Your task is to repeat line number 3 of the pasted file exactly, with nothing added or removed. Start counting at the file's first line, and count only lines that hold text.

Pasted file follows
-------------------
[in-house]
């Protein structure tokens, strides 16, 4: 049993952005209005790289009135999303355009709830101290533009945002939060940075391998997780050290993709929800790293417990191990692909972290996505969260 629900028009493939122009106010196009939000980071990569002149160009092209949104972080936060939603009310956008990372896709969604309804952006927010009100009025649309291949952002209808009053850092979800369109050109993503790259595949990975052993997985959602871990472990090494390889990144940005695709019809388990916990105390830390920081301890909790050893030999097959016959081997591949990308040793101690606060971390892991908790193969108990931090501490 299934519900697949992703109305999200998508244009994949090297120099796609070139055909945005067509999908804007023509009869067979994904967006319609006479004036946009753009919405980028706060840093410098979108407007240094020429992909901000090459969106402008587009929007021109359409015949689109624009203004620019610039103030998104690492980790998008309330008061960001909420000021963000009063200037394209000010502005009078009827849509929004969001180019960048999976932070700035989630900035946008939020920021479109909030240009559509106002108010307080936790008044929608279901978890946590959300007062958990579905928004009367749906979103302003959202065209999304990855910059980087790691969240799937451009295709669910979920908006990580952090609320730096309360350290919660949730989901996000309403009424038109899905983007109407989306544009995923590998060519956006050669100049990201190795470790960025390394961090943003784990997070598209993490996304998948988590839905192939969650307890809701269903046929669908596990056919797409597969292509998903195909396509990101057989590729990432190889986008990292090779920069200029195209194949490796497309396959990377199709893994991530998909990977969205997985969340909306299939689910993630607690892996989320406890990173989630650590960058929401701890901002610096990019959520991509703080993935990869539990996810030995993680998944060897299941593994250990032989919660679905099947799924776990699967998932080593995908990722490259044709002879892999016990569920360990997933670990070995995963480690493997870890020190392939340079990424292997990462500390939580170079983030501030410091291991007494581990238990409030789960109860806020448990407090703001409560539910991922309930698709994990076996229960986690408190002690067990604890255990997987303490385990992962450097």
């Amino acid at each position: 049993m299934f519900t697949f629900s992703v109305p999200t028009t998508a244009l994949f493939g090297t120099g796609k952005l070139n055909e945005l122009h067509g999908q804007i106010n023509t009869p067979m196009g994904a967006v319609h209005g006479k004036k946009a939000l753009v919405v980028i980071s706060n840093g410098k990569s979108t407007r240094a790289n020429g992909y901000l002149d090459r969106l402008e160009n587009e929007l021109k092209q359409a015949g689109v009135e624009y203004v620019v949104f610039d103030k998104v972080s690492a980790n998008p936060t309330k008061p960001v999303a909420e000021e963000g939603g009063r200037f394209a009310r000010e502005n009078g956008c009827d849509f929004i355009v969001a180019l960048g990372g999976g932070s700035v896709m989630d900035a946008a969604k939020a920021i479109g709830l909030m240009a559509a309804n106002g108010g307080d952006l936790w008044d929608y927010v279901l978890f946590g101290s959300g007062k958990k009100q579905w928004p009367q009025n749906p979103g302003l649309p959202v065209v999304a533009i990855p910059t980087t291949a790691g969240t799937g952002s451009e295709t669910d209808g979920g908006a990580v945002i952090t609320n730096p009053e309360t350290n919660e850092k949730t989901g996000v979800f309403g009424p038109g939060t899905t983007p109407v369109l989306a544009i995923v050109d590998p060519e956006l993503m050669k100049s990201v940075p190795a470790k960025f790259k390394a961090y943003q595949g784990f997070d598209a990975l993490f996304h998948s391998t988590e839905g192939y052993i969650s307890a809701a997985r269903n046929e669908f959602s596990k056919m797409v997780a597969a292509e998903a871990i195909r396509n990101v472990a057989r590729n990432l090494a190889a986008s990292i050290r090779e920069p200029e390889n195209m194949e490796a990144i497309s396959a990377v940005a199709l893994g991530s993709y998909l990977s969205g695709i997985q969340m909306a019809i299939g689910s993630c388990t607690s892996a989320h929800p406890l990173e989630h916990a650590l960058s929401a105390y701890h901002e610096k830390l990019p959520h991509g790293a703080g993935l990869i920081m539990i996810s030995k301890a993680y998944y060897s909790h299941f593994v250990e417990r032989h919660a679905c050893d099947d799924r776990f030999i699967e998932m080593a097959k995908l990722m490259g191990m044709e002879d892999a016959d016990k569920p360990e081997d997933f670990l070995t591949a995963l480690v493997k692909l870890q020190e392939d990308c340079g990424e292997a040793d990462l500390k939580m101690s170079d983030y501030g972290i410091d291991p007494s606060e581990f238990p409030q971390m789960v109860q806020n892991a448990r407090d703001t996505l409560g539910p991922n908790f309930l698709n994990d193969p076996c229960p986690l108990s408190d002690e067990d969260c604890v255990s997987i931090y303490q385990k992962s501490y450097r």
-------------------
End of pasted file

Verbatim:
């Amino acid at each position: 049993m299934f519900t697949f629900s992703v109305p999200t028009t998508a244009l994949f493939g090297t120099g796609k952005l070139n055909e945005l122009h067509g999908q804007i106010n023509t009869p067979m196009g994904a967006v319609h209005g006479k004036k946009a939000l753009v919405v980028i980071s706060n840093g410098k990569s979108t407007r240094a790289n020429g992909y901000l002149d090459r969106l402008e160009n587009e929007l021109k092209q359409a015949g689109v009135e624009y203004v620019v949104f610039d103030k998104v972080s690492a980790n998008p936060t309330k008061p960001v999303a909420e000021e963000g939603g009063r200037f394209a009310r000010e502005n009078g956008c009827d849509f929004i355009v969001a180019l960048g990372g999976g932070s700035v896709m989630d900035a946008a969604k939020a920021i479109g709830l909030m240009a559509a309804n106002g108010g307080d952006l936790w008044d929608y927010v279901l978890f946590g101290s959300g007062k958990k009100q579905w928004p009367q009025n749906p979103g302003l649309p959202v065209v999304a533009i990855p910059t980087t291949a790691g969240t799937g952002s451009e295709t669910d209808g979920g908006a990580v945002i952090t609320n730096p009053e309360t350290n919660e850092k949730t989901g996000v979800f309403g009424p038109g939060t899905t983007p109407v369109l989306a544009i995923v050109d590998p060519e956006l993503m050669k100049s990201v940075p190795a470790k960025f790259k390394a961090y943003q595949g784990f997070d598209a990975l993490f996304h998948s391998t988590e839905g192939y052993i969650s307890a809701a997985r269903n046929e669908f959602s596990k056919m797409v997780a597969a292509e998903a871990i195909r396509n990101v472990a057989r590729n990432l090494a190889a986008s990292i050290r090779e920069p200029e390889n195209m194949e490796a990144i497309s396959a990377v940005a199709l893994g991530s993709y998909l990977s969205g695709i997985q969340m909306a019809i299939g689910s993630c388990t607690s892996a989320h929800p406890l990173e989630h916990a650590l960058s929401a105390y701890h901002e610096k830390l990019p959520h991509g790293a703080g993935l990869i920081m539990i996810s030995k301890a993680y998944y060897s909790h299941f593994v250990e417990r032989h919660a679905c050893d099947d799924r776990f030999i699967e998932m080593a097959k995908l990722m490259g191990m044709e002879d892999a016959d016990k569920p360990e081997d997933f670990l070995t591949a995963l480690v493997k692909l870890q020190e392939d990308c340079g990424e292997a040793d990462l500390k939580m101690s170079d983030y501030g972290i410091d291991p007494s606060e581990f238990p409030q971390m789960v109860q806020n892991a448990r407090d703001t996505l409560g539910p991922n908790f309930l698709n994990d193969p076996c229960p986690l108990s408190d002690e067990d969260c604890v255990s997987i931090y303490q385990k992962s501490y450097r």